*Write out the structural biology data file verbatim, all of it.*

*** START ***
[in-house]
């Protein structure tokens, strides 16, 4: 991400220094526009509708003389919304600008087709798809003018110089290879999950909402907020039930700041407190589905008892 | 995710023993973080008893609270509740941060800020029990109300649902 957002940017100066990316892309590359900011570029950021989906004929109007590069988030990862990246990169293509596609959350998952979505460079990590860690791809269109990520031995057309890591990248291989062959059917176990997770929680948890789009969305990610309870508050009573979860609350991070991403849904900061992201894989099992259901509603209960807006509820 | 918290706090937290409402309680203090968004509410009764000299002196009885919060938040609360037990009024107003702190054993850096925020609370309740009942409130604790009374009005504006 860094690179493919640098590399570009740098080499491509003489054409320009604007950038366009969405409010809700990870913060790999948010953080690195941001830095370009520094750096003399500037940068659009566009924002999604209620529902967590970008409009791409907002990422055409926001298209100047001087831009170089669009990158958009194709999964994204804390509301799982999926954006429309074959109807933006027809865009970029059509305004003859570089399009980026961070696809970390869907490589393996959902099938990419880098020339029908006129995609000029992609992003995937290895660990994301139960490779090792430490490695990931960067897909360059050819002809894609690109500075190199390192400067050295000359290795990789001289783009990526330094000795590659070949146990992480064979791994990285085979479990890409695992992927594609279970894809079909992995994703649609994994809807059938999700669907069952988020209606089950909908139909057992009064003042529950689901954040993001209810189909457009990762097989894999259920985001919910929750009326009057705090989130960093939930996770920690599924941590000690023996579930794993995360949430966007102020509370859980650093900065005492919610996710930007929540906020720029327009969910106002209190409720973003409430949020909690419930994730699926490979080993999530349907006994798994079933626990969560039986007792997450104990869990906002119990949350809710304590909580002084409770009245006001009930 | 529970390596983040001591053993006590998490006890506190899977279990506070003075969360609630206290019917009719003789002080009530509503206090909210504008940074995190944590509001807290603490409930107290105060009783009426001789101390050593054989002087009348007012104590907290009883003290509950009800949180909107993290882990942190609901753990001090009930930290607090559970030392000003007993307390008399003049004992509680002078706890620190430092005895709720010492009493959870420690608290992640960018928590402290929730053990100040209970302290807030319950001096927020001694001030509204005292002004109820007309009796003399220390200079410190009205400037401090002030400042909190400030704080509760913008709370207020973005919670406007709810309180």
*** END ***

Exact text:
[in-house]
């Protein structure tokens, strides 16, 4: 991400220094526009509708003389919304600008087709798809003018110089290879999950909402907020039930700041407190589905008892 | 995710023993973080008893609270509740941060800020029990109300649902 957002940017100066990316892309590359900011570029950021989906004929109007590069988030990862990246990169293509596609959350998952979505460079990590860690791809269109990520031995057309890591990248291989062959059917176990997770929680948890789009969305990610309870508050009573979860609350991070991403849904900061992201894989099992259901509603209960807006509820 | 918290706090937290409402309680203090968004509410009764000299002196009885919060938040609360037990009024107003702190054993850096925020609370309740009942409130604790009374009005504006 860094690179493919640098590399570009740098080499491509003489054409320009604007950038366009969405409010809700990870913060790999948010953080690195941001830095370009520094750096003399500037940068659009566009924002999604209620529902967590970008409009791409907002990422055409926001298209100047001087831009170089669009990158958009194709999964994204804390509301799982999926954006429309074959109807933006027809865009970029059509305004003859570089399009980026961070696809970390869907490589393996959902099938990419880098020339029908006129995609000029992609992003995937290895660990994301139960490779090792430490490695990931960067897909360059050819002809894609690109500075190199390192400067050295000359290795990789001289783009990526330094000795590659070949146990992480064979791994990285085979479990890409695992992927594609279970894809079909992995994703649609994994809807059938999700669907069952988020209606089950909908139909057992009064003042529950689901954040993001209810189909457009990762097989894999259920985001919910929750009326009057705090989130960093939930996770920690599924941590000690023996579930794993995360949430966007102020509370859980650093900065005492919610996710930007929540906020720029327009969910106002209190409720973003409430949020909690419930994730699926490979080993999530349907006994798994079933626990969560039986007792997450104990869990906002119990949350809710304590909580002084409770009245006001009930 | 529970390596983040001591053993006590998490006890506190899977279990506070003075969360609630206290019917009719003789002080009530509503206090909210504008940074995190944590509001807290603490409930107290105060009783009426001789101390050593054989002087009348007012104590907290009883003290509950009800949180909107993290882990942190609901753990001090009930930290607090559970030392000003007993307390008399003049004992509680002078706890620190430092005895709720010492009493959870420690608290992640960018928590402290929730053990100040209970302290807030319950001096927020001694001030509204005292002004109820007309009796003399220390200079410190009205400037401090002030400042909190400030704080509760913008709370207020973005919670406007709810309180």